The Princes of the Tower
The sons of King Edward IV, 12-year-old Edward V and his younger brother Richard, were sent to the Tower by their uncle, the Duke of Gloucester. By July 1483 they were declared illegitimate and the Duke was crowned King Richard III. The Princes were never seen again.
Were they murdered?
Richard III has usually been considered the most likely culprit. By declaring the princes illegitimate, he cleared his way to the throne. He would safeguard his position by having them killed.
In 1485, Richard III was killed in the Battle of Bosworth. The victor, Henry Tudor, was crowned King Henry VII. It was in the Tudors’ interest to paint Richard as a villain.
Henry VII is also a suspect. He married the princes’ sister, Elizabeth of York, strengthening his claim to the throne. This could have been jeopardised if the boys had survived. It does seem unlikely that they survived beyond the end of Richard’s reign without being seen.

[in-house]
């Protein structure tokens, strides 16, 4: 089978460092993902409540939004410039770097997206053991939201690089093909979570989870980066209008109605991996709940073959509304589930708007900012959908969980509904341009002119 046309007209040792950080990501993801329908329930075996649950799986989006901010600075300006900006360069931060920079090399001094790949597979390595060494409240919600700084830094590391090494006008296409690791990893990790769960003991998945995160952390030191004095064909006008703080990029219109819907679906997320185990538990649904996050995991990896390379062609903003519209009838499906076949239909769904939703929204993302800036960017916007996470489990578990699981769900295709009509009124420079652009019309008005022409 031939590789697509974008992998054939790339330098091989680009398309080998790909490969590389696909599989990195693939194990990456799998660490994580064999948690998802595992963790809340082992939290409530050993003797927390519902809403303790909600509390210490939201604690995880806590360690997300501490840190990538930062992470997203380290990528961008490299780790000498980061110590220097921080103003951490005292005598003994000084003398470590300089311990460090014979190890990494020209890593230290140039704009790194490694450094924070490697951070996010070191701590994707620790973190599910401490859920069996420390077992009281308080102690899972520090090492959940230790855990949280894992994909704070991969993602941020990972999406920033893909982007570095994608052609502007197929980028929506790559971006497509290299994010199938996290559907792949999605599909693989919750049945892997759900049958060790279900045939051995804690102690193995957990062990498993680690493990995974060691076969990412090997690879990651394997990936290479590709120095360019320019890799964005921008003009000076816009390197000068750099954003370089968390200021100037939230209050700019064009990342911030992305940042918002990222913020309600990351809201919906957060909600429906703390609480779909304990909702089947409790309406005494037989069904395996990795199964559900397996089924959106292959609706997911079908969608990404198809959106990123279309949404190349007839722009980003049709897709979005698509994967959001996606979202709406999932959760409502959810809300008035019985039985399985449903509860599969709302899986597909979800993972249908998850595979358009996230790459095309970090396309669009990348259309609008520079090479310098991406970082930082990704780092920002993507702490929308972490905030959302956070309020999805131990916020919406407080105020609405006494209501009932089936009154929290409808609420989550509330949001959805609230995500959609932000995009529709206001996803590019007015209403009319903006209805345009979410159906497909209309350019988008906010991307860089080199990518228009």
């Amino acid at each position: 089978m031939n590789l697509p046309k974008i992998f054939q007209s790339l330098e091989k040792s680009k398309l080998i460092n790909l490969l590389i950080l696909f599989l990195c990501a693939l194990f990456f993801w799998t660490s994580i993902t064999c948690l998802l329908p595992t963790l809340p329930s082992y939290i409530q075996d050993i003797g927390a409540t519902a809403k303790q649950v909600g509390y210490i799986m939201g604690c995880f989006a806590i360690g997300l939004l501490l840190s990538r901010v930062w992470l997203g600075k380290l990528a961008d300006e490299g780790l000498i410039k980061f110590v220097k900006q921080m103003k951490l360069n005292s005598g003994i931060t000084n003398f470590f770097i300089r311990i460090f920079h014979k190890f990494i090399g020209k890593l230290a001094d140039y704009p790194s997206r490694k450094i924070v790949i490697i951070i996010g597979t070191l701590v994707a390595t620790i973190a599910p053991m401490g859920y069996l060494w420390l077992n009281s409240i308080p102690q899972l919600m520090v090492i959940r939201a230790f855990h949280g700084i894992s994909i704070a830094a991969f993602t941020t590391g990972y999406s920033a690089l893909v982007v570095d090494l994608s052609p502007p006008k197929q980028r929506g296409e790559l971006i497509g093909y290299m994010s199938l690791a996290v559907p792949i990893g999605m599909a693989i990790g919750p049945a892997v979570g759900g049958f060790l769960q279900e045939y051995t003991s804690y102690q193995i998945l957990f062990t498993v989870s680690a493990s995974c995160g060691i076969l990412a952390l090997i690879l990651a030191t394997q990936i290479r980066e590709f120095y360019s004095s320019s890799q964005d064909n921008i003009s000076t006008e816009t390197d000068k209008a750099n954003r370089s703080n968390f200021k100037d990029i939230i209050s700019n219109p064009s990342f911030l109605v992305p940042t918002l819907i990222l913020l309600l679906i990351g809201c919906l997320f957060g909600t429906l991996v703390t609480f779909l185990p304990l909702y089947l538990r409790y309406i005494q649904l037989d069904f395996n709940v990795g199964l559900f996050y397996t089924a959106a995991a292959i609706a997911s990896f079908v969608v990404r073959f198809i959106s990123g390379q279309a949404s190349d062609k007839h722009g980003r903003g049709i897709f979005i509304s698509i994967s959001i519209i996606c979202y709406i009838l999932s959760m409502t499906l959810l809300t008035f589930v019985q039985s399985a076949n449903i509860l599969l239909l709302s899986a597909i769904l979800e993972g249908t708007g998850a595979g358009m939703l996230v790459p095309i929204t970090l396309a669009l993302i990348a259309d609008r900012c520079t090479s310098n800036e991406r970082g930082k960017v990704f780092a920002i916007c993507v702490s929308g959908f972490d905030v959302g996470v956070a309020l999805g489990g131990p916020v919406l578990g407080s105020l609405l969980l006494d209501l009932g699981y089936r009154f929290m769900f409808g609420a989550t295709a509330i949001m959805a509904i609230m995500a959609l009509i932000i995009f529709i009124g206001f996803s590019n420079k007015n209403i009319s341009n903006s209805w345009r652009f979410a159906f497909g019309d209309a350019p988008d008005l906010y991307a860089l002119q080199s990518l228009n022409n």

There are also other suspects including the Duke of Buckingham, once Richard’s closest ally, whom he later had beheaded.
Thomas More, writing over 30 years later, stated that the princes were smothered on their uncle’s orders, secretly buried ‘at the stair foot’, and then reburied elsewhere in the Tower. Two skeletons, identified as those of the princes, were discovered when a building in front of the White Tower was demolished in 1674. You can see a plaque commemorating the princes near this site. The skeletons were examined in 1933 and pronounced as belonging to two boys, aged about ten and twelve.